Along with his plan to send 20,000 additional U.S. troops to Iraq, President Bush also is proposing to make changes that would result in a more modest, decentralized approach to continue rebuilding the country's economy. The scope of the effort, including how much infrastructure work it would include, wasn't immediately clear. But most, if not all, of the new contracts appear likely to go to Iraqi companies.


The administration plans to ask Congress for additional funding for the new program, though much less than the $20 billion committed so far. And it has appointed retired Foreign Service officer Timothy M. Carney to be the new, Baghdad-based point man for the economic development effort, with the title of "coordinator for Iraq Transitional Assistance."

In his Jan. 10 speech, Bush said that the U.S. "will change our approach to help the Iraqi government" in achieving goals in reconstruction and in civil government. That will include increasing the number of "provincial reconstruction teams" (PRTs), which he said, "bring together military and civilian experts to help local Iraqi communities pursue reconciliation, strengthen the moderates, and speed the transition to Iraqi self-reliance."

In addition, Bush said that Iraq "will spend $10 billion of its own money on reconstruction and infrastructure projects that will create new jobs."


Secretary of State Condoleezza Rice fleshed out Bush's comments in testimony before the Senate Foreign Relations Committee the following morning. Although she didn't discuss it in her oral remarks, Rice's prepared testimony noted that since 2004, the U.S. has worked to rebuild infrastructure and assist the central government in Iraq, a task that she said has been "substantially and successfully completed." Going forward, she said, "we will narrow our focus in how we help their central government."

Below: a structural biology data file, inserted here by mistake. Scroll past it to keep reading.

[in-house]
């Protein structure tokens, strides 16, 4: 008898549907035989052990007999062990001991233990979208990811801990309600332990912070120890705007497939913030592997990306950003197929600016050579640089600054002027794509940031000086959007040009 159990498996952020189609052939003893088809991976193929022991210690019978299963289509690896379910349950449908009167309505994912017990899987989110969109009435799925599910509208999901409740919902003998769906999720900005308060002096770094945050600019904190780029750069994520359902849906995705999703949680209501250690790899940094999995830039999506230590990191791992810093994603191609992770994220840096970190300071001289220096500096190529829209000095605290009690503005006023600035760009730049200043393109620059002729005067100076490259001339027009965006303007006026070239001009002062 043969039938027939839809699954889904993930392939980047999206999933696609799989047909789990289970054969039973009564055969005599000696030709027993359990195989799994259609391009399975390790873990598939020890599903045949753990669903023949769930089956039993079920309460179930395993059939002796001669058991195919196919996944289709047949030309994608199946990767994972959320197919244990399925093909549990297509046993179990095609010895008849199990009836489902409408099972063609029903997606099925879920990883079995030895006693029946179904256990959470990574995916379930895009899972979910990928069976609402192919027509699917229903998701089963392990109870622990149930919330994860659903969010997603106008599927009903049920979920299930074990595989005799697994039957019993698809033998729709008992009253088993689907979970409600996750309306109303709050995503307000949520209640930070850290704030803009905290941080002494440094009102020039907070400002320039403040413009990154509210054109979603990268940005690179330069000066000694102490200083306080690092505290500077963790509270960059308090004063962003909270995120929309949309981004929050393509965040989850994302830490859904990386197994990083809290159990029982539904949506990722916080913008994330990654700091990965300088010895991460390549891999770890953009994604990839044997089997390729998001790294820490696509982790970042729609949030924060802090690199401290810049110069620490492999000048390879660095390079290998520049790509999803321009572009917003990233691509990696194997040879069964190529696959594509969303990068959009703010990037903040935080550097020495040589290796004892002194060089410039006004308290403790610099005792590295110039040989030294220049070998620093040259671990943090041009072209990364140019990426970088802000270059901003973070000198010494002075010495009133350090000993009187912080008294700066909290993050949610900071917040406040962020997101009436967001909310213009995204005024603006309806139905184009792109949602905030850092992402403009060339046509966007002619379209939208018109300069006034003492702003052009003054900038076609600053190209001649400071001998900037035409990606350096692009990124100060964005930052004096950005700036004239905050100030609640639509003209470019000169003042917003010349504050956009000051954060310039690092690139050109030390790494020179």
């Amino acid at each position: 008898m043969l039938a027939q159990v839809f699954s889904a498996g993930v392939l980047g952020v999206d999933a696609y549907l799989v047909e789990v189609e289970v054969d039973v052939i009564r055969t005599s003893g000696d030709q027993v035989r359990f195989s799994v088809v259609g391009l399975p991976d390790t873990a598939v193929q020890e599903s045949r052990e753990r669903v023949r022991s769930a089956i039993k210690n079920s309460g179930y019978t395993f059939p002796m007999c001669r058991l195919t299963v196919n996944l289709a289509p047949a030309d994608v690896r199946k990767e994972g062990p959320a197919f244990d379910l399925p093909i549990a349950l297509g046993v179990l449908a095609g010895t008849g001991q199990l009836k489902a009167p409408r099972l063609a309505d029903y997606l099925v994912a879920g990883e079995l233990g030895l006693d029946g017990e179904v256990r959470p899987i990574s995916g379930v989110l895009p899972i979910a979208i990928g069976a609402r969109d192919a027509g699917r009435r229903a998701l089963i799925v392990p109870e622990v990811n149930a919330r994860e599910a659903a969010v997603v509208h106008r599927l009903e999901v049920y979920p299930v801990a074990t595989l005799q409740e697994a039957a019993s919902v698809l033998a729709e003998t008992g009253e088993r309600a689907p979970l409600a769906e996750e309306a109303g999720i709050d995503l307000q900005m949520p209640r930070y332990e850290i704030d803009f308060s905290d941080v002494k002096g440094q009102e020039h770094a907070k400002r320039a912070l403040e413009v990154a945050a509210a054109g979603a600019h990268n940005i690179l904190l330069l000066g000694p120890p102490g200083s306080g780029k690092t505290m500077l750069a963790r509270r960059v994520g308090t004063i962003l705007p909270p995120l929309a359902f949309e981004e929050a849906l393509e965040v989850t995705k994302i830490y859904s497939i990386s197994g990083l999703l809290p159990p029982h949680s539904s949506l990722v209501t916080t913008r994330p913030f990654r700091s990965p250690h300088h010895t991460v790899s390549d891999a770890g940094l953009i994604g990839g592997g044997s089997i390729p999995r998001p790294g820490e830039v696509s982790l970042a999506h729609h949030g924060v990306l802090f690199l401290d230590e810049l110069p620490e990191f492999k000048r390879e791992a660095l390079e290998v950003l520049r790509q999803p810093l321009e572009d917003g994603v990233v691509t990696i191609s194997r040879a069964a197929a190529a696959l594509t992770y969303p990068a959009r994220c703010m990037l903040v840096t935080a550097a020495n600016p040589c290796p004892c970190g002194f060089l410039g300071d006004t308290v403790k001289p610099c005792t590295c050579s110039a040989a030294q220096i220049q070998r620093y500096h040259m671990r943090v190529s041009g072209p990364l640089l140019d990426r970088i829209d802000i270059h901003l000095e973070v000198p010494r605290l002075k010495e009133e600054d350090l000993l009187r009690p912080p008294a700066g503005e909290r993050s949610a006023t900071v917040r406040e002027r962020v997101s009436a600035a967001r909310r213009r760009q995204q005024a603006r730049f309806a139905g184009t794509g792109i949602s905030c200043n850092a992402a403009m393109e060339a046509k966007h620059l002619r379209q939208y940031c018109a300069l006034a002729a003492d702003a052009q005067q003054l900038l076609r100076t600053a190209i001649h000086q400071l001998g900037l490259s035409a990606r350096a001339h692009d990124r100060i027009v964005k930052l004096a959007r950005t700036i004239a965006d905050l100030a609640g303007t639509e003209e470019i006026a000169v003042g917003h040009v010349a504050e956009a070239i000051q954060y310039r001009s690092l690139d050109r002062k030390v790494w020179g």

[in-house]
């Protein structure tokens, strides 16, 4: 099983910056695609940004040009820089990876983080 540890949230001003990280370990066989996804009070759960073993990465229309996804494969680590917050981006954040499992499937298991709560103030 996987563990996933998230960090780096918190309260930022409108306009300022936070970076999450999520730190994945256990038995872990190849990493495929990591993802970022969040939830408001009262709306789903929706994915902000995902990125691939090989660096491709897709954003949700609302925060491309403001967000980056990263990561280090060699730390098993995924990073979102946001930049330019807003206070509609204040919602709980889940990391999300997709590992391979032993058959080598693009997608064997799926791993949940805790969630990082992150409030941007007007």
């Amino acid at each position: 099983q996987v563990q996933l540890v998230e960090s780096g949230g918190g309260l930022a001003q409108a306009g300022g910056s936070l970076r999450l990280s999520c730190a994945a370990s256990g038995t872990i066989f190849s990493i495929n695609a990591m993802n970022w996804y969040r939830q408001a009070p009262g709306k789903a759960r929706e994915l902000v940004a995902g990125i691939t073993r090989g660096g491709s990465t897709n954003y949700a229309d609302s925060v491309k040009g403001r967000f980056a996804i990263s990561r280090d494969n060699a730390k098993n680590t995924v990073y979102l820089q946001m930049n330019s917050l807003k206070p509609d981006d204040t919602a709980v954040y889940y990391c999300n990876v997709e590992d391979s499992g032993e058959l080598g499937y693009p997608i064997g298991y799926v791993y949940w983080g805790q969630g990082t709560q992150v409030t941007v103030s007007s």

Rice said the major emphasis will be to help the Iraqi government extend its efforts "beyond the Green Zone" in Baghdad. "Our economic efforts will be more targeted on specific local needs with proven records of success, like micro-credit programs," she added. "And we will engage with leading private sector enterprises and other local businesses, including the more promising state-owned firms, to break the obstacles to growth."

The new plan is more decentralized than the earlier approach, and focuses on the PRTs, which were launched last spring. Rice said the plan is to boost the number of PRTs to at least 18, from 10 now. She added that "we seek to deploy hundreds of additional civilians across Iraq to help Iraqis rebuild their nation."

Rice said the administration's upcoming supplemental spending request will include "significant new operating funds for our PRTs" and "hundreds of millions of dollars to fund their programs."

The reconstruction program that began in 2004 totaled about 3,800 projects, about 3,000 of which have been completed so far, says Steve Wright, a spokesman for the Army Corps of Engineers' Gulf Region Division.

Details of how the revised plan will work remain to be seen. Corps spokesman Wright says, "What we expect to do is complete our program, which is another 800 projects. And we also would be expecting to assist military commanders as we are now, in executing funds given to them for local, smaller projects." That is largely through the Commander's Emergency Response Program.

It appears that whatever physical reconstruction is done under the new program will be carried out by Iraqi firms. Initially, U.S. Companies got the rebuilding contracts, though much of the work was done by local subcontractors. But Iraqi firms have been receiving a larger share of the contracts. Wright says about 70% of recent contract awards have gone to Iraqi companies and adds that those firms have performed well.